In 1998, American-born, Iranian-raised teenager Tala Raassi joined friends a party in Tehran to celebrate her Sweet 16th. There were boys and Western music, and Raassi chose to wear a miniskirt.
But when the gathering was raided by Iran’s religious police, the teenager and her friends were arrested for their ‘indecent clothing’. She was ordered to spend five gruelling days in Vozara Prison and received 40 lashes as punishment.
Now a successful swimsuit designer and author living in the US, Raassi recognises the importance of fashion as a form of personal and political freedom.
She spoke with marie claire during her guest appearance at the Brisbane Writers Festival.
MC: What is your earliest fashion memory?
The earliest for me would be when I was 8 years old, the first thing I ever did was to cut eight inches off the bottom of my mum’s fur coat to make my Barbie a fur coat. And she was not really happy about that because that coat belonged to her mother who had passed it down to her after she passed away. I was definitely punished for that!
MC: What was the fashion scene like in Tehran?
Behind closed doors people lived a different kind of life. There were parties and alcohol, and women wore fashionable clothing, but when you went into the streets you’d cover up and obviously obey the rules. I grew up watching family members all glammed up so it was a little bit of a culture clash between that and going to school and then having to cover yourself.
In Iran there were no mainstream boutiques. I didn’t know what a fashion designer was and my family really wanted me to go to law school. I think it was when I was back in the US where I realised that I could make a business out of this, from my passion.
MC: In 1998 you were arrested for wearing a miniskirt at a party. What was the hardest thing about your five days in jail?
One was not knowing what was going to happen, because when I first got arrested we were very sure that this was just going to be over in a few hours and we were going pay for our sentence and get out.
Also, as a 16-year-old, I grew up in a loving family and I was very cultural and traditional. So being in a prison with drug dealers and thieves and all sorts of people, I felt like I was in a completely different universe. It was shocking. A wake-up call to what the outside world is like.
MC: Would a teenage girl face a similar punishment in Iran now?
It’s a yes and no. We were arrested for being at a co-ed party. We were in 'indecent' clothing listening to Western music. So it was a culmination of things. I think women in Iran have a lot more freedom now than they did when I lived there. I follow my friends on Instagram [in Iran] and I see the parties they go to and the things they do. I think they can get away with a little bit more now than back then.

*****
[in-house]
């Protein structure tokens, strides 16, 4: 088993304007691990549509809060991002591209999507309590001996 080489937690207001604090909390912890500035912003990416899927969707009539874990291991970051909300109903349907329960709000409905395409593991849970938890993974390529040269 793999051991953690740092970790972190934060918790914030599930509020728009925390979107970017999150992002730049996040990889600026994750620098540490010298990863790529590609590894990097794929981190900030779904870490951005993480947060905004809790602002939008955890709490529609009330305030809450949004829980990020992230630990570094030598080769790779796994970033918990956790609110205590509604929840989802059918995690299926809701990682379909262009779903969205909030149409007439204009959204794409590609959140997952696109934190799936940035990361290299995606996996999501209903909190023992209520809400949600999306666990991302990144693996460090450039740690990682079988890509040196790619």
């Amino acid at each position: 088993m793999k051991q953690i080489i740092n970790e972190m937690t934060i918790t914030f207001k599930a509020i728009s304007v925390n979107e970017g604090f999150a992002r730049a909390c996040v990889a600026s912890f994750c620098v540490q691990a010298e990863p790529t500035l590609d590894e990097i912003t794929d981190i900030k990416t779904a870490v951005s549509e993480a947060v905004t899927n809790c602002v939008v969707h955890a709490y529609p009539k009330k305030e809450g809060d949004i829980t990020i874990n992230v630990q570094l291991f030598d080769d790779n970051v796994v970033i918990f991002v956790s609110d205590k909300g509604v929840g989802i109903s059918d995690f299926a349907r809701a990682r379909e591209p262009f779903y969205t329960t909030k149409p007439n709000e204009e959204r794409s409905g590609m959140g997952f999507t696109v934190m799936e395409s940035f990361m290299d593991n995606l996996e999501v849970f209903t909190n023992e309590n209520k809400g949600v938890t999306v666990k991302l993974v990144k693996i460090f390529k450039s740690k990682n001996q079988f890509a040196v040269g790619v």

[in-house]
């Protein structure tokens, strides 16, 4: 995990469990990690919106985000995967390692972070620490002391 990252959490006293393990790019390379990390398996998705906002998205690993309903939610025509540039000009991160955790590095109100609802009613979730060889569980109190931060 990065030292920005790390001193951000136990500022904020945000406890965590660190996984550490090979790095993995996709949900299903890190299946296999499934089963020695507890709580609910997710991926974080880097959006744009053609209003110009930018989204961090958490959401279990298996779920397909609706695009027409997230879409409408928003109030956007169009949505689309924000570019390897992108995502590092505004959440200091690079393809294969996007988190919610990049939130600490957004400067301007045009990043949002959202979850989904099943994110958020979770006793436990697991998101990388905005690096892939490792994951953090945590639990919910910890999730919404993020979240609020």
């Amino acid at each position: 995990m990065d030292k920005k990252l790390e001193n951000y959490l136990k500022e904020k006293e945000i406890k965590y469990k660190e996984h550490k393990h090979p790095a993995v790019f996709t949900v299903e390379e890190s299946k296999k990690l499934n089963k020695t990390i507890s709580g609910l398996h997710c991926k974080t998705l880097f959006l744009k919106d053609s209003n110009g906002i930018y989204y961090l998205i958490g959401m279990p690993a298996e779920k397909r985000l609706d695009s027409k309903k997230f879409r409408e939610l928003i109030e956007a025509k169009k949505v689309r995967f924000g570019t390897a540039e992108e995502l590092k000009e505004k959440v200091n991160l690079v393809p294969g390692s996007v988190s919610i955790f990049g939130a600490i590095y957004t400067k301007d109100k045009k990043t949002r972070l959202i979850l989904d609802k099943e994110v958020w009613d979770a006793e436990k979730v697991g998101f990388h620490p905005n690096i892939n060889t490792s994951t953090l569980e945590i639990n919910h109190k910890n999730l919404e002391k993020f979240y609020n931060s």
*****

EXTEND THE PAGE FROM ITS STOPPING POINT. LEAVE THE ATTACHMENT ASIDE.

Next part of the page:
But just recently last year there were a bunch of Instagram models that were arrested for posting photos. So if you’re in the wrong place at the wrong time, anything can happen.
MC: You have a powerful message about fashion as form of freedom. Can you unpack that?
Freedom is about having the choice to wear what you want. Whether you want to cover yourself or a wear a bikini, it’s a personal choice, and it’s taken away from a lot of people around the world.
I think the people that punished me for wearing indecent clothing are just as bad as the people making someone take off their burkini on a beach. Fashion is about freedom, to me personally, because I think as humans we should be able to wear what we desire without the fear of punishment or judgment.
MC: You run your own swimwear line, were the swimwear sponsor for Miss Universe in 2010 and have written a memoir, Fashion is Freedom. What are some of the ‘pinch me’ moments in your career so far?
There’s been so many! Being on a book tour in Australia is an awesome feeling – just getting out of the airport in Brisbane.
Another cool experience, being in Australia for me, was meeting Jesinta [Franklin] at Miss Universe and the effect that my story had on her. Six years after we met at Miss Universe, she wore an outfit and many said it was not appropriate because she was showing parts of her body. I hadn’t talked to her in years and she put something on her Instagram about how I said ‘fashion is freedom’.
MC: What’s next for you?
Once I get back [to the US] I’m going to be expanding my line to activewear. It will be a very interesting transition for me as a swimwear designer to go to more activewear, and ready-to-wear as well.
MC: It sounds like you’re living your dream.
Growing up in Iran and now being a swimsuit designer in America, it’s such a different world and I was able to do it. It takes hard work but if you’re passionate about something anything is possible.
Tala Raassi's book, Fashion Is Freedom, is available now. You can shop her swimwear at talaraassi.com.